The Mercury 5-HP four-stroke motors (along with the 4- or 6-HP models) all have identical measurements between the hold-down toggle clamps and the back end of the mount: 2-1/4-inches. This is 5/8-inch narrower than the top of the transom with rail re-moved (2-7/8-inch). In order to allow the kicker to be clamped unto this portion of the transom, it was necessary to cut out 1-inch from the aft portion of the fiberglass at the transom hull joint. The width of the kicker mounting bracket is 6-7/8-inch, and to this I added an additional 1/8-inch for a total cut out width of 7-inches.
Next, following careful measuring to position the kicker accurately and so as not to damage or interfere in any way the Hull Identification Number (HIN), I calculated that 3-inches outboard from the existing transom notch was the best starting point mark. From there I measured a 7-inch width. Then 1-inch inward from the aft edge of the hull joint for the depth of the cut. The cutout depth and width now being 1-inch x 7-inch. The 1-inch depth of cut will make the new notch exactly flush with the rest of the transom.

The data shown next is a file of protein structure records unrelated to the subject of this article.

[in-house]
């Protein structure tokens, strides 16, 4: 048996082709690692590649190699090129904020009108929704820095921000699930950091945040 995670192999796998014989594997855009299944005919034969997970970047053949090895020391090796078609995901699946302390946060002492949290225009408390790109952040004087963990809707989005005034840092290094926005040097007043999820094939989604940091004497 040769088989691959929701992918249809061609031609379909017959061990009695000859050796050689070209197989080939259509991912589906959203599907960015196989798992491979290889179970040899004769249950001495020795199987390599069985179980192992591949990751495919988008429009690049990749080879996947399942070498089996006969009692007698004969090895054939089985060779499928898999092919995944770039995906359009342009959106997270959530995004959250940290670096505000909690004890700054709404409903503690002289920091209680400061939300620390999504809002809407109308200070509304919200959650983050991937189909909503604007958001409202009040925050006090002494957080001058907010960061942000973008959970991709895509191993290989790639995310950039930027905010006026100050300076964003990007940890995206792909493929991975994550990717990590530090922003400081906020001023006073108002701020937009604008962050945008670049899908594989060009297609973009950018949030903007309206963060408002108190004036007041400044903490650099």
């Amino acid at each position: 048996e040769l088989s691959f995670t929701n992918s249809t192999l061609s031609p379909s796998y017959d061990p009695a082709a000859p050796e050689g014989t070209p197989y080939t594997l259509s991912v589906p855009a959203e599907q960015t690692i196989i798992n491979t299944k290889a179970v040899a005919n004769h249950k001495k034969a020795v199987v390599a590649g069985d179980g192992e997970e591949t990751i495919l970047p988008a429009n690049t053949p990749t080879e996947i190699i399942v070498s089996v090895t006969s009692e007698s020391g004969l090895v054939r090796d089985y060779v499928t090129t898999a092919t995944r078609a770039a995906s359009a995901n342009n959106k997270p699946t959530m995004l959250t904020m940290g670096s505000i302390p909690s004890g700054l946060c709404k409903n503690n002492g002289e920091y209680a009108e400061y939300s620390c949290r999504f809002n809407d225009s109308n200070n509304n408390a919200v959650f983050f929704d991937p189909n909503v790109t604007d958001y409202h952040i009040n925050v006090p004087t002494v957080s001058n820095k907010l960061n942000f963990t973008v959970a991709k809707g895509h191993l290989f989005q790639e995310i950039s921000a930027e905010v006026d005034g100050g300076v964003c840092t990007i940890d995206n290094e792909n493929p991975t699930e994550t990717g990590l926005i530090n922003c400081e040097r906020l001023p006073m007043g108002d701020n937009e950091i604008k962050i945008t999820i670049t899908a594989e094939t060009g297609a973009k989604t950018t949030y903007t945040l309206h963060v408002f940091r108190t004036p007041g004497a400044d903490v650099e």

Using a hacksaw, carefully make the first two end cuts directly on the 7-inch marks to the full depth of 1-inch.
Great care must be taken with the use of the grinder. In other words, don't go for the kill all at once, so to speak, and hold the grinder firmly with both hands so it does not get away on you. Commencing approximately 3/4-inch inside each mark, grind a slot in the hull laminate to a depth of 1/4-inch. Carefully do the same at the underside edge. Continue top and underside until you have cut through the laminate.
Next, use a keyhole saw to complete the cuts and remove the cut-out portion.
Next, with the grinder, sanding disk, and fiberglass file, carefully smooth as necessary until you arrive flush with your cutout markings. You should be left with a hull thickness of l-7/8-inch which is 3/8-inch less then the kicker clamp mount depth.